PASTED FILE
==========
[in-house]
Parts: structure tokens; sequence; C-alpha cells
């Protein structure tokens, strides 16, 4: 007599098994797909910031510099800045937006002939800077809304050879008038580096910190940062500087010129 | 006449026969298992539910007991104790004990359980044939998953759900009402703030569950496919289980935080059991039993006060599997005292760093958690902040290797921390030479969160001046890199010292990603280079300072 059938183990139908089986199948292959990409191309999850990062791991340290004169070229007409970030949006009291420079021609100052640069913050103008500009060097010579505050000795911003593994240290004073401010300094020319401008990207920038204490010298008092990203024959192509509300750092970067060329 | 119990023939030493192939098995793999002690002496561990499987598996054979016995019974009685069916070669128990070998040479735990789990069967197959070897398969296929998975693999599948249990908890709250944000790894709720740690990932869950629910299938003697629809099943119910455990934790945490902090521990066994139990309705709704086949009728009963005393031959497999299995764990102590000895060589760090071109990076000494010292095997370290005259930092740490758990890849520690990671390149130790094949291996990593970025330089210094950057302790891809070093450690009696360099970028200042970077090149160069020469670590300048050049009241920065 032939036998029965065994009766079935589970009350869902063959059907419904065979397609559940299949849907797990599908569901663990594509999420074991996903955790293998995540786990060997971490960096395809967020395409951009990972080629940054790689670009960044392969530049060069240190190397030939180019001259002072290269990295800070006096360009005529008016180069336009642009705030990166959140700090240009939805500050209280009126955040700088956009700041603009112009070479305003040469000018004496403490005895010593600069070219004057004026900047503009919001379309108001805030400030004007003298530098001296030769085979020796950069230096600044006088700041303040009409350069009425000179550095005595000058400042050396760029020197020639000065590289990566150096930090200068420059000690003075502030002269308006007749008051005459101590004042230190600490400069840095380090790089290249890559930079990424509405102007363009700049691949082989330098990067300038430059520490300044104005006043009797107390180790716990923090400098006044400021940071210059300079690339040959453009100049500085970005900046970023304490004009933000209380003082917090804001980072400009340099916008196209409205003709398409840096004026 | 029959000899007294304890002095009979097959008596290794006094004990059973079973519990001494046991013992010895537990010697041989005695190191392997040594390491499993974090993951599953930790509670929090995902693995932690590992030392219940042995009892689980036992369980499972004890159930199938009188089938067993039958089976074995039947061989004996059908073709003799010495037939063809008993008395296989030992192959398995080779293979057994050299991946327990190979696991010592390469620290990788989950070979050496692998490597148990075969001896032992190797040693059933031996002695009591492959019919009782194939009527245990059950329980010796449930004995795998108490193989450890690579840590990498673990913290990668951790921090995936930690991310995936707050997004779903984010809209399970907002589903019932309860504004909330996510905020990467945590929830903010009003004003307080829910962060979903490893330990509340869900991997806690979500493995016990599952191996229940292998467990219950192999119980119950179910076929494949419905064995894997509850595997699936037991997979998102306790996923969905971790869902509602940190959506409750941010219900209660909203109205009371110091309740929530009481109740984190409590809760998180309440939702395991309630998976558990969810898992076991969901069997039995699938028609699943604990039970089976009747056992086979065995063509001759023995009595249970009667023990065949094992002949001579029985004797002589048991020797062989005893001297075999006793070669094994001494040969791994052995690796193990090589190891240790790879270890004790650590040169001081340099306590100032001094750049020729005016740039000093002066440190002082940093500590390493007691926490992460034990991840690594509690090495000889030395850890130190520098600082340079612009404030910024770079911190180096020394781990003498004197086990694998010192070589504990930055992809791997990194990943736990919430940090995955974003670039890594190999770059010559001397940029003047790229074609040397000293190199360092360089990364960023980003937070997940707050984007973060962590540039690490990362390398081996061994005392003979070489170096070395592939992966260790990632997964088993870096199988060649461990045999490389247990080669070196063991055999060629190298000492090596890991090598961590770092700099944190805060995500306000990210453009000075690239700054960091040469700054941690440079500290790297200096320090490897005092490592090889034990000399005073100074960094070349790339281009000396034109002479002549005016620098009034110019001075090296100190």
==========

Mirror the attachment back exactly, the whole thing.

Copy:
[in-house]
Parts: structure tokens; sequence; C-alpha cells
């Protein structure tokens, strides 16, 4: 007599098994797909910031510099800045937006002939800077809304050879008038580096910190940062500087010129 | 006449026969298992539910007991104790004990359980044939998953759900009402703030569950496919289980935080059991039993006060599997005292760093958690902040290797921390030479969160001046890199010292990603280079300072 059938183990139908089986199948292959990409191309999850990062791991340290004169070229007409970030949006009291420079021609100052640069913050103008500009060097010579505050000795911003593994240290004073401010300094020319401008990207920038204490010298008092990203024959192509509300750092970067060329 | 119990023939030493192939098995793999002690002496561990499987598996054979016995019974009685069916070669128990070998040479735990789990069967197959070897398969296929998975693999599948249990908890709250944000790894709720740690990932869950629910299938003697629809099943119910455990934790945490902090521990066994139990309705709704086949009728009963005393031959497999299995764990102590000895060589760090071109990076000494010292095997370290005259930092740490758990890849520690990671390149130790094949291996990593970025330089210094950057302790891809070093450690009696360099970028200042970077090149160069020469670590300048050049009241920065 032939036998029965065994009766079935589970009350869902063959059907419904065979397609559940299949849907797990599908569901663990594509999420074991996903955790293998995540786990060997971490960096395809967020395409951009990972080629940054790689670009960044392969530049060069240190190397030939180019001259002072290269990295800070006096360009005529008016180069336009642009705030990166959140700090240009939805500050209280009126955040700088956009700041603009112009070479305003040469000018004496403490005895010593600069070219004057004026900047503009919001379309108001805030400030004007003298530098001296030769085979020796950069230096600044006088700041303040009409350069009425000179550095005595000058400042050396760029020197020639000065590289990566150096930090200068420059000690003075502030002269308006007749008051005459101590004042230190600490400069840095380090790089290249890559930079990424509405102007363009700049691949082989330098990067300038430059520490300044104005006043009797107390180790716990923090400098006044400021940071210059300079690339040959453009100049500085970005900046970023304490004009933000209380003082917090804001980072400009340099916008196209409205003709398409840096004026 | 029959000899007294304890002095009979097959008596290794006094004990059973079973519990001494046991013992010895537990010697041989005695190191392997040594390491499993974090993951599953930790509670929090995902693995932690590992030392219940042995009892689980036992369980499972004890159930199938009188089938067993039958089976074995039947061989004996059908073709003799010495037939063809008993008395296989030992192959398995080779293979057994050299991946327990190979696991010592390469620290990788989950070979050496692998490597148990075969001896032992190797040693059933031996002695009591492959019919009782194939009527245990059950329980010796449930004995795998108490193989450890690579840590990498673990913290990668951790921090995936930690991310995936707050997004779903984010809209399970907002589903019932309860504004909330996510905020990467945590929830903010009003004003307080829910962060979903490893330990509340869900991997806690979500493995016990599952191996229940292998467990219950192999119980119950179910076929494949419905064995894997509850595997699936037991997979998102306790996923969905971790869902509602940190959506409750941010219900209660909203109205009371110091309740929530009481109740984190409590809760998180309440939702395991309630998976558990969810898992076991969901069997039995699938028609699943604990039970089976009747056992086979065995063509001759023995009595249970009667023990065949094992002949001579029985004797002589048991020797062989005893001297075999006793070669094994001494040969791994052995690796193990090589190891240790790879270890004790650590040169001081340099306590100032001094750049020729005016740039000093002066440190002082940093500590390493007691926490992460034990991840690594509690090495000889030395850890130190520098600082340079612009404030910024770079911190180096020394781990003498004197086990694998010192070589504990930055992809791997990194990943736990919430940090995955974003670039890594190999770059010559001397940029003047790229074609040397000293190199360092360089990364960023980003937070997940707050984007973060962590540039690490990362390398081996061994005392003979070489170096070395592939992966260790990632997964088993870096199988060649461990045999490389247990080669070196063991055999060629190298000492090596890991090598961590770092700099944190805060995500306000990210453009000075690239700054960091040469700054941690440079500290790297200096320090490897005092490592090889034990000399005073100074960094070349790339281009000396034109002479002549005016620098009034110019001075090296100190």